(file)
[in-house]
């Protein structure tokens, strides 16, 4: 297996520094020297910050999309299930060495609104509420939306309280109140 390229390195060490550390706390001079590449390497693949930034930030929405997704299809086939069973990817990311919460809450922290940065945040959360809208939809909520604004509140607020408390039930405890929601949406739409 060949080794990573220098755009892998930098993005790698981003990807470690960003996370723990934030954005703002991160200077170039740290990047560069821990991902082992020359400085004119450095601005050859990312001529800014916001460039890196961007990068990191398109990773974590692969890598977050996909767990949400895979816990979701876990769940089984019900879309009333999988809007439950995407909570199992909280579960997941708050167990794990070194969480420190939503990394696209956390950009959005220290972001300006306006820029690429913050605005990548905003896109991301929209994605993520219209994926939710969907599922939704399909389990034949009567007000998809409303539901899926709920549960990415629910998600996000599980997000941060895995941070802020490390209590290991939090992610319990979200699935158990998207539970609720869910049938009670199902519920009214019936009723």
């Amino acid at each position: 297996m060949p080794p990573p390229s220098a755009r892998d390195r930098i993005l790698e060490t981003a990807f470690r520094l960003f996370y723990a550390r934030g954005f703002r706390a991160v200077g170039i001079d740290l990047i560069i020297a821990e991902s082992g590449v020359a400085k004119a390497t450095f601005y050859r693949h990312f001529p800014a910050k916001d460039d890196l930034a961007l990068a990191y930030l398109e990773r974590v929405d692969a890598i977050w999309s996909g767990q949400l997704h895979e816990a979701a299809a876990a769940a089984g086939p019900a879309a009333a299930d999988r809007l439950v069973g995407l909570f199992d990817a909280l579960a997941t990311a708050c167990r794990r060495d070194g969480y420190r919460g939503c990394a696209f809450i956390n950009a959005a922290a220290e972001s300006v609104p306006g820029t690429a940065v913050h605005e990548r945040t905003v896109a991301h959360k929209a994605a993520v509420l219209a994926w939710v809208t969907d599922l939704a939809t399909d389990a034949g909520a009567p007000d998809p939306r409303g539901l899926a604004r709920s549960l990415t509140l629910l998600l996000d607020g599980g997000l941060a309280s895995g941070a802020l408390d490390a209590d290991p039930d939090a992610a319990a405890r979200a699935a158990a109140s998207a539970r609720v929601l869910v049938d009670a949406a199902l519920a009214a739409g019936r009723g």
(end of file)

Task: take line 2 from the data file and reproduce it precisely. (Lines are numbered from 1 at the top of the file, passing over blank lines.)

């Protein structure tokens, strides 16, 4: 297996520094020297910050999309299930060495609104509420939306309280109140 390229390195060490550390706390001079590449390497693949930034930030929405997704299809086939069973990817990311919460809450922290940065945040959360809208939809909520604004509140607020408390039930405890929601949406739409 060949080794990573220098755009892998930098993005790698981003990807470690960003996370723990934030954005703002991160200077170039740290990047560069821990991902082992020359400085004119450095601005050859990312001529800014916001460039890196961007990068990191398109990773974590692969890598977050996909767990949400895979816990979701876990769940089984019900879309009333999988809007439950995407909570199992909280579960997941708050167990794990070194969480420190939503990394696209956390950009959005220290972001300006306006820029690429913050605005990548905003896109991301929209994605993520219209994926939710969907599922939704399909389990034949009567007000998809409303539901899926709920549960990415629910998600996000599980997000941060895995941070802020490390209590290991939090992610319990979200699935158990998207539970609720869910049938009670199902519920009214019936009723």